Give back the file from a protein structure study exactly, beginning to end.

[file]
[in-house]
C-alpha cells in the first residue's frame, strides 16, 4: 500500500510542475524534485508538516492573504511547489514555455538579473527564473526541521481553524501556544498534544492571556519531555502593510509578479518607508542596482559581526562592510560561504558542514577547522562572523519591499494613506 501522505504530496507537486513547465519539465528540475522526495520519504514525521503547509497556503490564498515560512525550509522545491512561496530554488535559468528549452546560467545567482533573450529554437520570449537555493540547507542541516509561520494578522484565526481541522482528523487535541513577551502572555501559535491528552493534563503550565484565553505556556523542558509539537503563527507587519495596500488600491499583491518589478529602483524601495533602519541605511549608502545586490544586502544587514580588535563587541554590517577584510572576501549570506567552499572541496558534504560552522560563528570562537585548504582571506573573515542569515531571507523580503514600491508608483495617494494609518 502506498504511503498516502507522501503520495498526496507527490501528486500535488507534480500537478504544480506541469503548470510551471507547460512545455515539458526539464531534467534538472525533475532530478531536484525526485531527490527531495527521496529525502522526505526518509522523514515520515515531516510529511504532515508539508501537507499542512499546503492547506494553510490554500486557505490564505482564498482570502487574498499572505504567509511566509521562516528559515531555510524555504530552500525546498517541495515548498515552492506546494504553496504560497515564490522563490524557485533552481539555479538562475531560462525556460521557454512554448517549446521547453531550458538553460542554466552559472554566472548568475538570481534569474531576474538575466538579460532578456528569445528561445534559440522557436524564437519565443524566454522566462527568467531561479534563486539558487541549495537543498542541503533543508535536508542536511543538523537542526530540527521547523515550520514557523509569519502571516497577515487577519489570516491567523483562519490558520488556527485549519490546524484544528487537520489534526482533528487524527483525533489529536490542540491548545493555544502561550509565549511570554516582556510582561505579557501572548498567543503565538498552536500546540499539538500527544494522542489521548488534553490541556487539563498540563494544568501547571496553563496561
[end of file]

[in-house]
C-alpha cells in the first residue's frame, strides 16, 4: 500500500510542475524534485508538516492573504511547489514555455538579473527564473526541521481553524501556544498534544492571556519531555502593510509578479518607508542596482559581526562592510560561504558542514577547522562572523519591499494613506 501522505504530496507537486513547465519539465528540475522526495520519504514525521503547509497556503490564498515560512525550509522545491512561496530554488535559468528549452546560467545567482533573450529554437520570449537555493540547507542541516509561520494578522484565526481541522482528523487535541513577551502572555501559535491528552493534563503550565484565553505556556523542558509539537503563527507587519495596500488600491499583491518589478529602483524601495533602519541605511549608502545586490544586502544587514580588535563587541554590517577584510572576501549570506567552499572541496558534504560552522560563528570562537585548504582571506573573515542569515531571507523580503514600491508608483495617494494609518 502506498504511503498516502507522501503520495498526496507527490501528486500535488507534480500537478504544480506541469503548470510551471507547460512545455515539458526539464531534467534538472525533475532530478531536484525526485531527490527531495527521496529525502522526505526518509522523514515520515515531516510529511504532515508539508501537507499542512499546503492547506494553510490554500486557505490564505482564498482570502487574498499572505504567509511566509521562516528559515531555510524555504530552500525546498517541495515548498515552492506546494504553496504560497515564490522563490524557485533552481539555479538562475531560462525556460521557454512554448517549446521547453531550458538553460542554466552559472554566472548568475538570481534569474531576474538575466538579460532578456528569445528561445534559440522557436524564437519565443524566454522566462527568467531561479534563486539558487541549495537543498542541503533543508535536508542536511543538523537542526530540527521547523515550520514557523509569519502571516497577515487577519489570516491567523483562519490558520488556527485549519490546524484544528487537520489534526482533528487524527483525533489529536490542540491548545493555544502561550509565549511570554516582556510582561505579557501572548498567543503565538498552536500546540499539538500527544494522542489521548488534553490541556487539563498540563494544568501547571496553563496561